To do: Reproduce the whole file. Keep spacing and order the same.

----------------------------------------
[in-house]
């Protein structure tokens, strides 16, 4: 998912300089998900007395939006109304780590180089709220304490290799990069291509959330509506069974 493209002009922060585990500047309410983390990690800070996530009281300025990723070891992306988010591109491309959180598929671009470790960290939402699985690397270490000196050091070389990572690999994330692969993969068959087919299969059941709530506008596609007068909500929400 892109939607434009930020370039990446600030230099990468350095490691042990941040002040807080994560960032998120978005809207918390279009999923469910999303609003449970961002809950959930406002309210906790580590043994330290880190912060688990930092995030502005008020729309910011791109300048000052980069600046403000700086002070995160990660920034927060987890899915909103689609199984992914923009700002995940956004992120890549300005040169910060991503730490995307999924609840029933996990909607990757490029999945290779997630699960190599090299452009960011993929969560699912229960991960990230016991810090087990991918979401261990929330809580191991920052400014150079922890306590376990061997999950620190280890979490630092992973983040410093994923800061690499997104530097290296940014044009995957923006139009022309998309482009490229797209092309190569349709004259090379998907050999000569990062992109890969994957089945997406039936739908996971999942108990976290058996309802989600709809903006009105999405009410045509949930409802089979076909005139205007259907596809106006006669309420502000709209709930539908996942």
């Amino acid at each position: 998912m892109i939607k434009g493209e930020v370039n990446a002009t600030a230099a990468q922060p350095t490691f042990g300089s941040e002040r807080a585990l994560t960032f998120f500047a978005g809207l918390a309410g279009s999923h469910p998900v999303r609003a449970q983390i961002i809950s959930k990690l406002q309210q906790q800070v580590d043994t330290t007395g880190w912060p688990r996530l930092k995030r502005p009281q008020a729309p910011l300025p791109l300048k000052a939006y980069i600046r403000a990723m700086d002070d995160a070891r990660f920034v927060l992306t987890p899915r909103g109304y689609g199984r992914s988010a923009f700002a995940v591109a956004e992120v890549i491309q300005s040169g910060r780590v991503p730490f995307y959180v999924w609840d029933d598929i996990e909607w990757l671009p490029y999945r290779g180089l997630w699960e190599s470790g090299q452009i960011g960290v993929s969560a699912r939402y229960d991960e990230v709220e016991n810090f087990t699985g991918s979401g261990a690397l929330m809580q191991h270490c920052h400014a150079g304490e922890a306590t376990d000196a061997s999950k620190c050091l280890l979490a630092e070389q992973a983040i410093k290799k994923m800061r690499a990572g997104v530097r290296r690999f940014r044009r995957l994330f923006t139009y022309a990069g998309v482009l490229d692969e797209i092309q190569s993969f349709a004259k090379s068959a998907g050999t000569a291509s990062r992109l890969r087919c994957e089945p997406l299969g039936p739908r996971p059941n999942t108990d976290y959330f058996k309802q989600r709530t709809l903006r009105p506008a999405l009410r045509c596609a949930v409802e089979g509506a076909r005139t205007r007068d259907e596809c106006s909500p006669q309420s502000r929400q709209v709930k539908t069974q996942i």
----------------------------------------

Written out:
[in-house]
């Protein structure tokens, strides 16, 4: 998912300089998900007395939006109304780590180089709220304490290799990069291509959330509506069974 493209002009922060585990500047309410983390990690800070996530009281300025990723070891992306988010591109491309959180598929671009470790960290939402699985690397270490000196050091070389990572690999994330692969993969068959087919299969059941709530506008596609007068909500929400 892109939607434009930020370039990446600030230099990468350095490691042990941040002040807080994560960032998120978005809207918390279009999923469910999303609003449970961002809950959930406002309210906790580590043994330290880190912060688990930092995030502005008020729309910011791109300048000052980069600046403000700086002070995160990660920034927060987890899915909103689609199984992914923009700002995940956004992120890549300005040169910060991503730490995307999924609840029933996990909607990757490029999945290779997630699960190599090299452009960011993929969560699912229960991960990230016991810090087990991918979401261990929330809580191991920052400014150079922890306590376990061997999950620190280890979490630092992973983040410093994923800061690499997104530097290296940014044009995957923006139009022309998309482009490229797209092309190569349709004259090379998907050999000569990062992109890969994957089945997406039936739908996971999942108990976290058996309802989600709809903006009105999405009410045509949930409802089979076909005139205007259907596809106006006669309420502000709209709930539908996942």
């Amino acid at each position: 998912m892109i939607k434009g493209e930020v370039n990446a002009t600030a230099a990468q922060p350095t490691f042990g300089s941040e002040r807080a585990l994560t960032f998120f500047a978005g809207l918390a309410g279009s999923h469910p998900v999303r609003a449970q983390i961002i809950s959930k990690l406002q309210q906790q800070v580590d043994t330290t007395g880190w912060p688990r996530l930092k995030r502005p009281q008020a729309p910011l300025p791109l300048k000052a939006y980069i600046r403000a990723m700086d002070d995160a070891r990660f920034v927060l992306t987890p899915r909103g109304y689609g199984r992914s988010a923009f700002a995940v591109a956004e992120v890549i491309q300005s040169g910060r780590v991503p730490f995307y959180v999924w609840d029933d598929i996990e909607w990757l671009p490029y999945r290779g180089l997630w699960e190599s470790g090299q452009i960011g960290v993929s969560a699912r939402y229960d991960e990230v709220e016991n810090f087990t699985g991918s979401g261990a690397l929330m809580q191991h270490c920052h400014a150079g304490e922890a306590t376990d000196a061997s999950k620190c050091l280890l979490a630092e070389q992973a983040i410093k290799k994923m800061r690499a990572g997104v530097r290296r690999f940014r044009r995957l994330f923006t139009y022309a990069g998309v482009l490229d692969e797209i092309q190569s993969f349709a004259k090379s068959a998907g050999t000569a291509s990062r992109l890969r087919c994957e089945p997406l299969g039936p739908r996971p059941n999942t108990d976290y959330f058996k309802q989600r709530t709809l903006r009105p506008a999405l009410r045509c596609a949930v409802e089979g509506a076909r005139t205007r007068d259907e596809c106006s909500p006669q309420s502000r929400q709209v709930k539908t069974q996942i």